How to grow the Iris

How to grow the Iris

The genus Iris includes about three hundred species of plants belonging to the Iridaceae family, whose flower is also known by the name of iris. It is a plant widely cultivated in many parts of the world, not only for the aesthetic value of the flowers of the plant but also for the therapeutic properties of the plant: it is also known for its emollient, diuretic and expectorant properties. In this sheet we will see how to grow the Iris and the most important news and techniques. In floriculture the irises are roughly divided into two groups: Bulbous iris; to which the Xiphium Group belong: (I. xiphium = I. hispanica), the Reticulata Group: (genus Iridodictyum) and the Junos Group: (genus Juno) and Iris rhizomatous (genus Iris), with Iris non barbati ( Subgenre Limniris and Subgenus Xyridion), Crested iris (Subgenus Crossiris) and Iris barbati (Sottogenere Iris).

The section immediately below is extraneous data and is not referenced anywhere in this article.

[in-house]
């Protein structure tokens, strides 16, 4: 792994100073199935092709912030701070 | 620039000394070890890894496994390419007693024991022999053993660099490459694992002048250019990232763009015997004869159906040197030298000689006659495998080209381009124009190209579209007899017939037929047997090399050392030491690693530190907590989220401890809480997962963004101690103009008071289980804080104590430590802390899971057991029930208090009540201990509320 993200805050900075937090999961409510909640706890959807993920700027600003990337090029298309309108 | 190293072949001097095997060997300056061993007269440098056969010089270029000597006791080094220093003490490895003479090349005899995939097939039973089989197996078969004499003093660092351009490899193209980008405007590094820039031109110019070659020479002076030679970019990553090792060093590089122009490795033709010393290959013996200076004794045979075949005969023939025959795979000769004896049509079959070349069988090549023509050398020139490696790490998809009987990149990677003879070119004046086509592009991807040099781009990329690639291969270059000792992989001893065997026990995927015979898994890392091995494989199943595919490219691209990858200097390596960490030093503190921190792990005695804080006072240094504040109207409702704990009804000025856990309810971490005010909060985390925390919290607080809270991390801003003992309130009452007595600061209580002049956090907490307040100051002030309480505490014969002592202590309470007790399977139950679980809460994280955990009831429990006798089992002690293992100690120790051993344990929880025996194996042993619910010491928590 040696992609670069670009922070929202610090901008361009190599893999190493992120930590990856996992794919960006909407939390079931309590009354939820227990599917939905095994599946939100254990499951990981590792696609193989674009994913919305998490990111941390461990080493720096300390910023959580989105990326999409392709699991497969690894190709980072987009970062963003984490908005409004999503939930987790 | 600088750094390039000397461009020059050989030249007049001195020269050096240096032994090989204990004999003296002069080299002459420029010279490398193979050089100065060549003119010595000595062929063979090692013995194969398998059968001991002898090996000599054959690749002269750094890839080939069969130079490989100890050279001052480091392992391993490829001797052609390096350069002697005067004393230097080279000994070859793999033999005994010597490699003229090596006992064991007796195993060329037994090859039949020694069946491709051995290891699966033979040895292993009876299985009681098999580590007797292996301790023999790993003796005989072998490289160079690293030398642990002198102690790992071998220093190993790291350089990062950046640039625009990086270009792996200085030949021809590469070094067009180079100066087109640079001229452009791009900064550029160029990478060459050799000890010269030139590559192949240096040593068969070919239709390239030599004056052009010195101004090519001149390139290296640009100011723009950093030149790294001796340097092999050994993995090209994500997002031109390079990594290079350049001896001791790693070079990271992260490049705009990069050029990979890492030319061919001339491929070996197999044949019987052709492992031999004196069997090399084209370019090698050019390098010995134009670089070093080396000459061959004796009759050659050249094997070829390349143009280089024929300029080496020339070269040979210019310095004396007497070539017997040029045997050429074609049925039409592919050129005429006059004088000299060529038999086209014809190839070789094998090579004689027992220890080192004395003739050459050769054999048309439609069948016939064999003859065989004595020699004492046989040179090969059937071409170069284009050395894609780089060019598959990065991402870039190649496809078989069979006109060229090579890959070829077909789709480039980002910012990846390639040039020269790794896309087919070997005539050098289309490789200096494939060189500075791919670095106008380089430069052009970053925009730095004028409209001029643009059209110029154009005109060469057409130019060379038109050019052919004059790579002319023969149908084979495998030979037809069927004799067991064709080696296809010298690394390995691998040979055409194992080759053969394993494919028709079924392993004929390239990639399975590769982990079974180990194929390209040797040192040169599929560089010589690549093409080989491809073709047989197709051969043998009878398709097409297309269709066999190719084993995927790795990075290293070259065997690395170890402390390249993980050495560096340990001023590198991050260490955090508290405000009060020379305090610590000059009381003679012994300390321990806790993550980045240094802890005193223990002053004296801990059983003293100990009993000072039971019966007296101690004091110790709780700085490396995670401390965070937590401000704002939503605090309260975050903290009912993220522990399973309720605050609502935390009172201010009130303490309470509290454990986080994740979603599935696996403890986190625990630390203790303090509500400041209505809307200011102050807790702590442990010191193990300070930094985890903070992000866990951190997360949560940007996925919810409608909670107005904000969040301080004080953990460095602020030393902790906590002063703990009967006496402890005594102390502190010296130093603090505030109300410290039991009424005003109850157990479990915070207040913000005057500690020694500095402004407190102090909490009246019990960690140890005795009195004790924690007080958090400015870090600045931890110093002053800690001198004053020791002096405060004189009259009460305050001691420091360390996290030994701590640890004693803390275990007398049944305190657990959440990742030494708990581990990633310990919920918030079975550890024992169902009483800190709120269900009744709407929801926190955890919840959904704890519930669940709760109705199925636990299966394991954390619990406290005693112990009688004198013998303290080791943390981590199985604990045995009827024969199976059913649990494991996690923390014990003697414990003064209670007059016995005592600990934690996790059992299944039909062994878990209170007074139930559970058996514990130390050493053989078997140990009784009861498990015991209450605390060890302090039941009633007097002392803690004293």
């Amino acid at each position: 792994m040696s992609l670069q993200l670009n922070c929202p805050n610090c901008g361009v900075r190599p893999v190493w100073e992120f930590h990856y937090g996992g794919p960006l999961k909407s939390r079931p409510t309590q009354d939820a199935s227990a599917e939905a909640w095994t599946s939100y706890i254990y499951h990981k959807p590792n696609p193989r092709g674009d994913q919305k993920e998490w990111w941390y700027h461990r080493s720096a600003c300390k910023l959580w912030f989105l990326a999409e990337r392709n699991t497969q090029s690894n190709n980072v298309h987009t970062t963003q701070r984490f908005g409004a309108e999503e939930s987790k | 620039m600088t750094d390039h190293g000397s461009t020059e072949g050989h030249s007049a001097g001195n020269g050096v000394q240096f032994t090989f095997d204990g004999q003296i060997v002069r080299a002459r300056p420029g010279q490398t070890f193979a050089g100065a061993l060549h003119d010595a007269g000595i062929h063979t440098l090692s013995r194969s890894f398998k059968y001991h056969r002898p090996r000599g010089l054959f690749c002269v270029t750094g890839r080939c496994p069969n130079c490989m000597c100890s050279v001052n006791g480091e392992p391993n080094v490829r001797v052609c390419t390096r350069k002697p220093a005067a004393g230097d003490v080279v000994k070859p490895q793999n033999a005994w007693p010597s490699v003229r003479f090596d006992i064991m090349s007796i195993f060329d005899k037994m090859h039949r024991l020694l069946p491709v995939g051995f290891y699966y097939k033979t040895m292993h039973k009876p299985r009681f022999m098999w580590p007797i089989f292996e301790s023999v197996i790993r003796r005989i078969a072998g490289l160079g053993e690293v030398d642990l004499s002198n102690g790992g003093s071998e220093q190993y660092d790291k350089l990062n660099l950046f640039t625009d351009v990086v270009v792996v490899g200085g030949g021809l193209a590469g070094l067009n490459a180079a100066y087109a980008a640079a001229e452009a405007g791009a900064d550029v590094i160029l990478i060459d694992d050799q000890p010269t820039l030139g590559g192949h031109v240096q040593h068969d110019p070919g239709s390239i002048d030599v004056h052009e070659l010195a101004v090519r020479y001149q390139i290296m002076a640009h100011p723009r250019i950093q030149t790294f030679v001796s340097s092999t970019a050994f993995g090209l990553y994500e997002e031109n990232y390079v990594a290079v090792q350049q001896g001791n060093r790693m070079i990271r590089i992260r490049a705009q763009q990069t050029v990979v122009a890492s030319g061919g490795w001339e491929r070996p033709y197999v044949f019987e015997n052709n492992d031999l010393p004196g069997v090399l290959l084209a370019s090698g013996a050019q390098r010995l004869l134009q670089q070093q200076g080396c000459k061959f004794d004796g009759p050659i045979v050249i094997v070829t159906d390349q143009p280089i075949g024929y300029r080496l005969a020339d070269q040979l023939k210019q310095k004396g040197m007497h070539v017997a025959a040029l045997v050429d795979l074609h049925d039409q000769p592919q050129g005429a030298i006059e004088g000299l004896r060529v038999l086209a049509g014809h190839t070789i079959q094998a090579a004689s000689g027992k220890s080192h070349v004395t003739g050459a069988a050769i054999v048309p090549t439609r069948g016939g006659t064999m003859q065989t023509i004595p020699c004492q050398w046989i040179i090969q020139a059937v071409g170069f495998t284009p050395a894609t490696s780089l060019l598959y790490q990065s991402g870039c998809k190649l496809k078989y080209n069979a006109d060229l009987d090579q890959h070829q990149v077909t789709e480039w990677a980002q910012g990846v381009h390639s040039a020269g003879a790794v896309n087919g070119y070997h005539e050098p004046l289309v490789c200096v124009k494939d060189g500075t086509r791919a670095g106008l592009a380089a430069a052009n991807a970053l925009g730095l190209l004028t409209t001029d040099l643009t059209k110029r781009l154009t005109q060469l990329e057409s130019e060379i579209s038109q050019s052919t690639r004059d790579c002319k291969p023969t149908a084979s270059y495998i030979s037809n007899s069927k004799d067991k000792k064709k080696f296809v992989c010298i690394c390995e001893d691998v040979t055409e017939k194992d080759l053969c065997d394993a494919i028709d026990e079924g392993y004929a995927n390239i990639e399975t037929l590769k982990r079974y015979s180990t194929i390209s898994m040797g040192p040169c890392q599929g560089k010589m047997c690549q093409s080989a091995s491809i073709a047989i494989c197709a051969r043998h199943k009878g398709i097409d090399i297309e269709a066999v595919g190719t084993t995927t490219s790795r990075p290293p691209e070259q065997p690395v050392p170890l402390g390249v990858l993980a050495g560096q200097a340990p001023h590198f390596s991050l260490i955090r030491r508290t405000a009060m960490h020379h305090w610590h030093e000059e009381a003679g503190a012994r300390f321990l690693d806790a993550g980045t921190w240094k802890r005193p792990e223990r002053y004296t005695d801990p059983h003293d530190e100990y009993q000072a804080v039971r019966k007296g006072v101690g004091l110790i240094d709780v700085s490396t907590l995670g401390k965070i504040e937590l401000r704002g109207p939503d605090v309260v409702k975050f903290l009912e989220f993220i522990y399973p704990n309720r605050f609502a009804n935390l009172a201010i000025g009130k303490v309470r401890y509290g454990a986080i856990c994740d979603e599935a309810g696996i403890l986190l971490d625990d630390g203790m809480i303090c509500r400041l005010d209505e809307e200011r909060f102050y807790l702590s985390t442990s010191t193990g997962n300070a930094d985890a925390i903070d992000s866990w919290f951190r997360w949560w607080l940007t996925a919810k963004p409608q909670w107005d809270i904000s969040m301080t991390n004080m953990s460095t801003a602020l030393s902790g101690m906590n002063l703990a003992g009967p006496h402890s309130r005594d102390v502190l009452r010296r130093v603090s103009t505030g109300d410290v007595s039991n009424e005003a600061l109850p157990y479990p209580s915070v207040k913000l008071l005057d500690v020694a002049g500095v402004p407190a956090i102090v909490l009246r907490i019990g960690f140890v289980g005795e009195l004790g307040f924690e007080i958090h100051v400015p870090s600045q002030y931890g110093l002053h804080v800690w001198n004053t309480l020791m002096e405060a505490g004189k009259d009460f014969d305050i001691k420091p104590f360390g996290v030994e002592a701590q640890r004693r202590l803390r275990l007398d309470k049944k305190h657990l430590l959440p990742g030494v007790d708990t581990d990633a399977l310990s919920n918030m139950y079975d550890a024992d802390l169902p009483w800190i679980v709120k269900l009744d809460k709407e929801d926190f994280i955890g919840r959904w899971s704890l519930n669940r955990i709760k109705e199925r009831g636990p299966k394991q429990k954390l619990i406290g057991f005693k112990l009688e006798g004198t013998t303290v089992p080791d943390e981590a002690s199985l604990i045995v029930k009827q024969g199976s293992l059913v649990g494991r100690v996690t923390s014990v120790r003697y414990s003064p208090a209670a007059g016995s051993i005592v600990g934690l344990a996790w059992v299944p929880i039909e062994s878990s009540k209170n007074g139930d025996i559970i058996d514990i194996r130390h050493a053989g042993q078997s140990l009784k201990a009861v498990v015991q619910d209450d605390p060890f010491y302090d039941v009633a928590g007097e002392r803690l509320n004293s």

In turn, the irises are divided into rhizomatous and bulbous ones. Iris rhizomatous plants are more suitable for growing in cool and humid areas while bulbous irises are more suitable for areas with winter frost. Then there are irises are fragrant and others with an imperceptible smell. For the cultivation, remember that the bulbous iris are planted in the period of October while the rhizomatous should be planted between July and September. Bulbose and rhizomatous, can be multiplied and rearranged in summer which is the best time for multiplication. In this period, rhizomes and bulbs can be multiplied by the division method; it is sufficient to extract the bulbs or rhizomes from the ground with a small fork-shaped hoe, to make the delicate cleaning, taking care not to break the roots. As for the rhizomes, these should be cut with sharp knives for gardening in portions about 10 cm long each, making sure that there is at least one shoot on each portion. At this point each portion must be planted in the ground, giving a slightly inclined position so as to leave the shoot out of the ground. This operation can be irrigated with a light but abundant rain jet, in order to compact the soil moderately. If you choose to grow in pot it is better to prefer a bulbous species. In fact, when growing at home, the cultivation of bulbous irises is more practical and less problematic. It is important to place the bulbs in fairly large pots at a depth of 8 – 10 cm. For the cultivation of bulbous plants it is the spring or the second half of October. For best results, the iris needs exposure in full sun or only partially protected from light. Much care must be taken in preparing the soil; this should consist of a mixture of compost, peat and organic fertilizer of excellent quality. As for winter temperatures (even for those grown in pots) remember that iris bulbs, in general, withstand cold but on condition that they are in friable, porous and well drained soil. For potted irises, these should be placed in an undisturbed position. If you want to get an early flowering just bring the pots in the house, in a fairly bright area and in a room warm enough. In these conditions, the warmth of the domestic environment will help to make the irises bloom early. Among the plant diseases of iris we must be very careful to the radical rottenness due to some fungi that are manifested with black or yellow maculature, or even from typical small orange spots of rust, covered by a powdery substance. To avoid such manifestations it is advisable to check that the cultivation substratum is remarkably permeable, ventilated and draining.

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